The previous slide shows that exercise can be more fun when you don’t think about it as exercise. Also, it’s best not to focus on the notion “now I’m regulating my appetite.” Instead, just play, like when you were a kid and exercise was the last thing on your mind. You simply moved, every day.
Think of dancing, swimming, hiking, biking, skating, roller skating, fast walking, or whatever else floats your boat. Speaking of boats, canoeing and kayaking are good too. Maybe playing an organized sport in a league is your thing and you can’t wait to get out there on the diamond, ice, field, or court.
No one likes to think of eating as a scheduled activity, but in some cases that might be the best approach. Your body wants food on a consistent basis. If you don’t give it what it wants, it will affect the nutrients you need for energy and vitality, and it will alter your appetite. It all starts with breakfast, which should ideally be eaten within an hour of waking up.
Even a small breakfast helps: a serving of fruit and some form of protein. As for the rest of the day, ideally you will eat something (a moderate portion) every three or four hours, including lunch, supper, and snacks.
There’s no end to the number of resources that will show you how to eat well. Typically, your success depends on whether or not you choose to heed the advice of nutritional experts. The messages are all pretty much the same: each day you should include a few servings of lean protein, fruits and vegetables (preferably fresh), healthy starches (i.e., whole grain), and “good” fat (preferably plant-based) such as avocados or almonds.
When it comes to treating yourself, you’re best to space out the snacks and eat moderate portions more often. Binging is a sure fire way to add calories.
Caution: Negative Emotions
Many cultures closely associate eating with positive emotions such as love, lust, and joy. It’s when you eat while experiencing negative emotions that you get into trouble, especially if it becomes a habit. Many of us have the tendency to reach for comfort foods (which range significantly in nutritional benefits) when we are feeling sorrow, guilt, and anxiety.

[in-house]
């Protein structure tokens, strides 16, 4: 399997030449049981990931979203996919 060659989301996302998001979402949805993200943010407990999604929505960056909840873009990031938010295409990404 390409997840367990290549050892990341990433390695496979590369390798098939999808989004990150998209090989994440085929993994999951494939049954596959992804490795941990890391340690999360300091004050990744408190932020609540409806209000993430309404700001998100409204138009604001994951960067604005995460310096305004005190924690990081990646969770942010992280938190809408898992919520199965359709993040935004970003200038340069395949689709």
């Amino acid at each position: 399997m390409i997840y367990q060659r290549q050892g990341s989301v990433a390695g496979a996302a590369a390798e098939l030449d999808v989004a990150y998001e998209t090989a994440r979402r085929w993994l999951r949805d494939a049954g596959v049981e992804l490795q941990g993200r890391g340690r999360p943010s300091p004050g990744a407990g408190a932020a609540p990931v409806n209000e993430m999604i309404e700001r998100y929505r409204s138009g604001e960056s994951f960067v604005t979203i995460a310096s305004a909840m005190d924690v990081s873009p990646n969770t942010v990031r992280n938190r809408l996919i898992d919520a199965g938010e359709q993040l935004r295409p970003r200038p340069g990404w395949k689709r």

Worse yet is boredom, which is never a good reason to eat. When you are bored, you are typically not doing something that is active and will take your mind off food. And you’re probably not munching on healthy snacks either.
Learn to Deal with Stress
Do you know the old adage “stressed is dessert spelled backwards?” Well, dessert can be avoided (yes, it’s possible) but stress cannot. So, if eating and emotions have come to be too intertwined for you, maybe you need to find another outlet for your feelings. Exercise can help—for instance, running, kickboxing, or hitting a heavy bag lets off lots of steam.
Watching a tearjerker movie may do the trick for you. Remember the tension won’t go away unless you do something to ease it, and that something has to be a safe and positive thing. You already know that beating yourself up doesn’t work.
Take Your Mind Off Food
So, you say you don’t have enough willpower to stop eating once you are full, or you feel as if you are programmed to reach for a bag of chips every time you sit down. There are a lot of things you can do to take your mind off food and your arms away from reaching for unhealthy snacks.
Visit a friend and if necessary to vent, spend time outdoors, read, meditate, or do whatever else takes your energy away from the intensity of your emotions and the inclination to soothe with food. Above all, be kind to yourself.